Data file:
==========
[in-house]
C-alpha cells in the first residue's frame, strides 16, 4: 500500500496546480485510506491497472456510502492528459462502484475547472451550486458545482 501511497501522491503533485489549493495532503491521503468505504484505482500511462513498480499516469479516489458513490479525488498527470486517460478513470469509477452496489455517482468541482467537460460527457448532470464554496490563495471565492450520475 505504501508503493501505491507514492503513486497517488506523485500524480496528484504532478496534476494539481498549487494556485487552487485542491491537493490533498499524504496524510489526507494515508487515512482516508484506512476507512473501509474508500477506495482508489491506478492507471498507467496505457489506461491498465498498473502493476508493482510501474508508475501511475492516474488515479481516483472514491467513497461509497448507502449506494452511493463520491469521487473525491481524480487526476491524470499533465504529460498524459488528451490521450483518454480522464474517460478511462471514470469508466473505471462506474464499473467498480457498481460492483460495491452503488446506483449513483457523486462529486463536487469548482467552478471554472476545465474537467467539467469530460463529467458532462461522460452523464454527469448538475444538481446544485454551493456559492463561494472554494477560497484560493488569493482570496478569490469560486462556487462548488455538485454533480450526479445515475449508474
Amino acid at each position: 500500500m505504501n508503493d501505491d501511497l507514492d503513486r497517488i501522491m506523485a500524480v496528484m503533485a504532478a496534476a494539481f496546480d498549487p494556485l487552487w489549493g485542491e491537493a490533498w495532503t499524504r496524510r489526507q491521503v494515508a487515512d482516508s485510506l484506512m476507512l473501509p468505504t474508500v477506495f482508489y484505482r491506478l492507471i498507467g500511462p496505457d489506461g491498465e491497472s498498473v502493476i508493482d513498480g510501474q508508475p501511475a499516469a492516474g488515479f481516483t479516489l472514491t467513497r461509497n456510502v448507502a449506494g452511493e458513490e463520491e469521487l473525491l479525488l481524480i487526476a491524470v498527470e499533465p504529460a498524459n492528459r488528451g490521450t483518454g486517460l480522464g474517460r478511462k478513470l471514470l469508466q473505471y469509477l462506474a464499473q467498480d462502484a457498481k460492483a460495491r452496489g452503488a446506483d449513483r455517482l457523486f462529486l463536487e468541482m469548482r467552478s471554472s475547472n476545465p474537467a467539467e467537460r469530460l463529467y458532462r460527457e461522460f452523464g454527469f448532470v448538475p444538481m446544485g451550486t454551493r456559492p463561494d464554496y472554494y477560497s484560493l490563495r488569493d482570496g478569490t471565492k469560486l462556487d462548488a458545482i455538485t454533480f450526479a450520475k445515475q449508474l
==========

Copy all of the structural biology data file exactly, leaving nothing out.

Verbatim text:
[in-house]
C-alpha cells in the first residue's frame, strides 16, 4: 500500500496546480485510506491497472456510502492528459462502484475547472451550486458545482 501511497501522491503533485489549493495532503491521503468505504484505482500511462513498480499516469479516489458513490479525488498527470486517460478513470469509477452496489455517482468541482467537460460527457448532470464554496490563495471565492450520475 505504501508503493501505491507514492503513486497517488506523485500524480496528484504532478496534476494539481498549487494556485487552487485542491491537493490533498499524504496524510489526507494515508487515512482516508484506512476507512473501509474508500477506495482508489491506478492507471498507467496505457489506461491498465498498473502493476508493482510501474508508475501511475492516474488515479481516483472514491467513497461509497448507502449506494452511493463520491469521487473525491481524480487526476491524470499533465504529460498524459488528451490521450483518454480522464474517460478511462471514470469508466473505471462506474464499473467498480457498481460492483460495491452503488446506483449513483457523486462529486463536487469548482467552478471554472476545465474537467467539467469530460463529467458532462461522460452523464454527469448538475444538481446544485454551493456559492463561494472554494477560497484560493488569493482570496478569490469560486462556487462548488455538485454533480450526479445515475449508474
Amino acid at each position: 500500500m505504501n508503493d501505491d501511497l507514492d503513486r497517488i501522491m506523485a500524480v496528484m503533485a504532478a496534476a494539481f496546480d498549487p494556485l487552487w489549493g485542491e491537493a490533498w495532503t499524504r496524510r489526507q491521503v494515508a487515512d482516508s485510506l484506512m476507512l473501509p468505504t474508500v477506495f482508489y484505482r491506478l492507471i498507467g500511462p496505457d489506461g491498465e491497472s498498473v502493476i508493482d513498480g510501474q508508475p501511475a499516469a492516474g488515479f481516483t479516489l472514491t467513497r461509497n456510502v448507502a449506494g452511493e458513490e463520491e469521487l473525491l479525488l481524480i487526476a491524470v498527470e499533465p504529460a498524459n492528459r488528451g490521450t483518454g486517460l480522464g474517460r478511462k478513470l471514470l469508466q473505471y469509477l462506474a464499473q467498480d462502484a457498481k460492483a460495491r452496489g452503488a446506483d449513483r455517482l457523486f462529486l463536487e468541482m469548482r467552478s471554472s475547472n476545465p474537467a467539467e467537460r469530460l463529467y458532462r460527457e461522460f452523464g454527469f448532470v448538475p444538481m446544485g451550486t454551493r456559492p463561494d464554496y472554494y477560497s484560493l490563495r488569493d482570496g478569490t471565492k469560486l462556487d462548488a458545482i455538485t454533480f450526479a450520475k445515475q449508474l